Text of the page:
Crypto-teas

The plan is to get back to this. A combination of finals and La Boheme has made it impossible to post anything. If I’m not wrong a lot of tea bloggers are also students, so I imagine there is a drought at this point across many a tea buff’s RSS feed. But I have a lot of plans for this blog! Such as:

1. Another tea photoshoot with candied ginger and a tieguanyin that I am scared to brew.

2. An overall overhaul of the layout and appearance of this blog. This includes tagging everything–it is damned embarrassing that I am in library school and do not generate even the most skeletal metadata. Also, the appearance, which, I think, gives off the feel of a classroom or tea-themed hospital.

3. Something very long and rambly and sad, which may either capture my experience of the years 2011-2012 or turn into a washed up kid squinting at tea leaves to make them look like something other than plants.

4. A post about curation, because I said I would. Curation + tea + the opportunity to rant about misappropriated words? Why wouldn’t I write that?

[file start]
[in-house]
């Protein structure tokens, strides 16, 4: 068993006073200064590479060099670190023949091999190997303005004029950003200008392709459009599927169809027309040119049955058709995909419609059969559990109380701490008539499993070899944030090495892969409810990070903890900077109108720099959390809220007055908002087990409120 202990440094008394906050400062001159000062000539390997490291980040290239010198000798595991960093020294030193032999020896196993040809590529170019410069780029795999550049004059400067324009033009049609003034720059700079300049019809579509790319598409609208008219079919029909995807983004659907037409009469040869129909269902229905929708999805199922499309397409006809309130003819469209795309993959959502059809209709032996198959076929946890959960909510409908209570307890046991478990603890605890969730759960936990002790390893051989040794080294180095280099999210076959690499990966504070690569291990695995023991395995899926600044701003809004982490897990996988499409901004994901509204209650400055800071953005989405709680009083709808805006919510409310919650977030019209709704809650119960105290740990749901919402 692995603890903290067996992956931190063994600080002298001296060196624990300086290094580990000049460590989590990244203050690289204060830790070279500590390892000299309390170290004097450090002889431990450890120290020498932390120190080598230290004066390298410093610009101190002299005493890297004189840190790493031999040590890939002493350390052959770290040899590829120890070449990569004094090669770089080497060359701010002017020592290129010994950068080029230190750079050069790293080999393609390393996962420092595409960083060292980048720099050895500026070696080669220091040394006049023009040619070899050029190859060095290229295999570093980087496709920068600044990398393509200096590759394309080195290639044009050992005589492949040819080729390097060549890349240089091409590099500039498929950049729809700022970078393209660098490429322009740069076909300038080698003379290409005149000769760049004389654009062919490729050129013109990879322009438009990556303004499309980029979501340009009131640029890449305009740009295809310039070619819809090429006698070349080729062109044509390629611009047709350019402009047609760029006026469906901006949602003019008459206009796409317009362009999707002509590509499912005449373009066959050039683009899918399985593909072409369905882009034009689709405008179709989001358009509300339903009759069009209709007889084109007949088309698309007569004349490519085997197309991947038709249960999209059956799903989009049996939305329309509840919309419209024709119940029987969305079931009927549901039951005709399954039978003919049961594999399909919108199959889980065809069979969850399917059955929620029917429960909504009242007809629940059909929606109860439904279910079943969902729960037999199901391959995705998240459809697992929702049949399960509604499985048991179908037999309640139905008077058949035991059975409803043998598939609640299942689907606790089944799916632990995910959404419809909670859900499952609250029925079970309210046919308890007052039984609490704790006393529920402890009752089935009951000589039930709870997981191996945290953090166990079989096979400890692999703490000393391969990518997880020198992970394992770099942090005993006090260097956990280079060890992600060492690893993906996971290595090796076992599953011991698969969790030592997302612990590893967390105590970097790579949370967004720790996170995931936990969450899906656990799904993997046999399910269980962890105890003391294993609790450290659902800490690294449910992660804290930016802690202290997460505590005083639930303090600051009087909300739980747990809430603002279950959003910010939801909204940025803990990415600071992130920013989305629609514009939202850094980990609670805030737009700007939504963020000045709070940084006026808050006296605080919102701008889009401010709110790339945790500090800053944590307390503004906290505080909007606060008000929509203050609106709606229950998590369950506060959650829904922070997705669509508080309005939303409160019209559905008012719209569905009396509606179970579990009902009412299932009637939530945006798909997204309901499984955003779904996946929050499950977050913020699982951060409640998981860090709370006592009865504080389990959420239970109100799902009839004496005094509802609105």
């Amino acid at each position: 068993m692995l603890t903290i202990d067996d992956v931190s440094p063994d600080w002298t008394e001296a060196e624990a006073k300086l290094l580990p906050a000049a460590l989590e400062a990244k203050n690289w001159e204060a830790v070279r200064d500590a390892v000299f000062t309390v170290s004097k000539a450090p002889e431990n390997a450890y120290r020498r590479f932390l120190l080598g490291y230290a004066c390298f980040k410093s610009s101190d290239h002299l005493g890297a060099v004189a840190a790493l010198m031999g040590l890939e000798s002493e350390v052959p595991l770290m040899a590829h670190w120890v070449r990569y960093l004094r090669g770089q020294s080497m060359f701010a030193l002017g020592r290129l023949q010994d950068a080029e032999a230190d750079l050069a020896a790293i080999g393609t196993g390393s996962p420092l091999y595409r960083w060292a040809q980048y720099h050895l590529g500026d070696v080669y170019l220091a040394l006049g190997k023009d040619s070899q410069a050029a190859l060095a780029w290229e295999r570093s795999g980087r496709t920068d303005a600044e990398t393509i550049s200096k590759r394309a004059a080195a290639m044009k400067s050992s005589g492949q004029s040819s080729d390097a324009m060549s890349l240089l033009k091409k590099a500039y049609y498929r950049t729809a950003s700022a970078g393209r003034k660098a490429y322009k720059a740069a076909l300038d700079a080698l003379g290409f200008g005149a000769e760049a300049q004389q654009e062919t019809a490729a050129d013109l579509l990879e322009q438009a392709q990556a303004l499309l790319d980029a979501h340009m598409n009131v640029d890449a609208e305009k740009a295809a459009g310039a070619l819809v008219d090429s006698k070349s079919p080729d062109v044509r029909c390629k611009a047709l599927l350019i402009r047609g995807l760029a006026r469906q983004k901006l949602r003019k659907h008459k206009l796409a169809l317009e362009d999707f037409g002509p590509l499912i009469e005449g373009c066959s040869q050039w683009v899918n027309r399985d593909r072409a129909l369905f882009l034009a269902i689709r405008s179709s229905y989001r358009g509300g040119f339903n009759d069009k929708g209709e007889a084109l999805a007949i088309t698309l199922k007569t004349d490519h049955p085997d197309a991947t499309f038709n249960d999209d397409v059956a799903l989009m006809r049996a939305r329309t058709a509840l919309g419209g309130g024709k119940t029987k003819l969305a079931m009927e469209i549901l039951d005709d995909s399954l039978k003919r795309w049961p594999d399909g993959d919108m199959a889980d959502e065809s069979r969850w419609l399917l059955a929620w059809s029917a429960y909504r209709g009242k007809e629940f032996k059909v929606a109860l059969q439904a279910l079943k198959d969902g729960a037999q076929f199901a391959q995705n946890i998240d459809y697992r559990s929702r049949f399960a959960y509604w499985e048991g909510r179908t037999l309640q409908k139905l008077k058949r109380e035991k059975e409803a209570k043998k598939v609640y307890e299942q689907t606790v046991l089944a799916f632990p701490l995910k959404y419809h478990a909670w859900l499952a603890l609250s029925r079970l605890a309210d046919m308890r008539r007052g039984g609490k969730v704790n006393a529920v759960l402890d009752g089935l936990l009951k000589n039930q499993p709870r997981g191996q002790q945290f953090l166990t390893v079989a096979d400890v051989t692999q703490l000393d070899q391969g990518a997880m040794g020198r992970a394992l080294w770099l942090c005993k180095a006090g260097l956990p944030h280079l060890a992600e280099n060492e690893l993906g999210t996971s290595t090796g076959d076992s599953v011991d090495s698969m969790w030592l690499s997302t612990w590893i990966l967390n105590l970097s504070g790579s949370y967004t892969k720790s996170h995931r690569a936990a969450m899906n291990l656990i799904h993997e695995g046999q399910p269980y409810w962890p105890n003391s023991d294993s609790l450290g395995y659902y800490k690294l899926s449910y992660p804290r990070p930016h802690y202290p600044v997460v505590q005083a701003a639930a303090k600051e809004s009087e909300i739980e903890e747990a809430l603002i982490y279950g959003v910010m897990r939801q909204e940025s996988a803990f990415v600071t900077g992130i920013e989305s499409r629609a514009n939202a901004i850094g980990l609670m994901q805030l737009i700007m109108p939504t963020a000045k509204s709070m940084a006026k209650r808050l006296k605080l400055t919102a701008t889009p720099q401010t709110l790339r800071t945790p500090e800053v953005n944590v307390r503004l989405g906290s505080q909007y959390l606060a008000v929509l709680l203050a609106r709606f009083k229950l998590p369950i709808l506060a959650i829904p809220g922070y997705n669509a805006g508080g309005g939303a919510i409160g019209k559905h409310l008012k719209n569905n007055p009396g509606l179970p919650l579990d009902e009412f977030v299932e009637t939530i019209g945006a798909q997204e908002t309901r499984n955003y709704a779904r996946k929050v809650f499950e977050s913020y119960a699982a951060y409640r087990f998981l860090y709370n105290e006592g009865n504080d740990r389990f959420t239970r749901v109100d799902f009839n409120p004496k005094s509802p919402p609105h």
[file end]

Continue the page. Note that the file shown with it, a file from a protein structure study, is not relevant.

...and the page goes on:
Four things, which I swear to deliver soon or as soon as they are of the quality I expect to deliver. Meanwhile, look at what I said to Jei D. Marcade in The Silverfish last month.

Today the tea is dong ding, again, which I find is a way to invigorate myself on those days when I need invigorating but don’t need to be kicked in the face. As for the chocolate smell some people identify, I agree that as far as a roast goes, Dong Ding is one of the classier ones. Rather than the wild flavors of other roasted oolongs, this one somehow comes out with a little cleaner, brighter taste. It tastes dark and heavy, but not because it is…how do I say this? Well, some oolongs taste like wild animals, creatures whose motivations and secret dreamings are unknowable because they are too base for us. The earthy or grassy or darkly roasted varieties give me this sensation. And although the roast of Dong Ding also tastes “dark,” even though it isn’t really “dark,” it isn’t the same kind of mysteriousness. It’s a little colder, I might say. The difference between navy and royal blue (the introduction of color into a description of tea flavors might give you an indication as to why I do not review people’s teas). And some little fast pictures:

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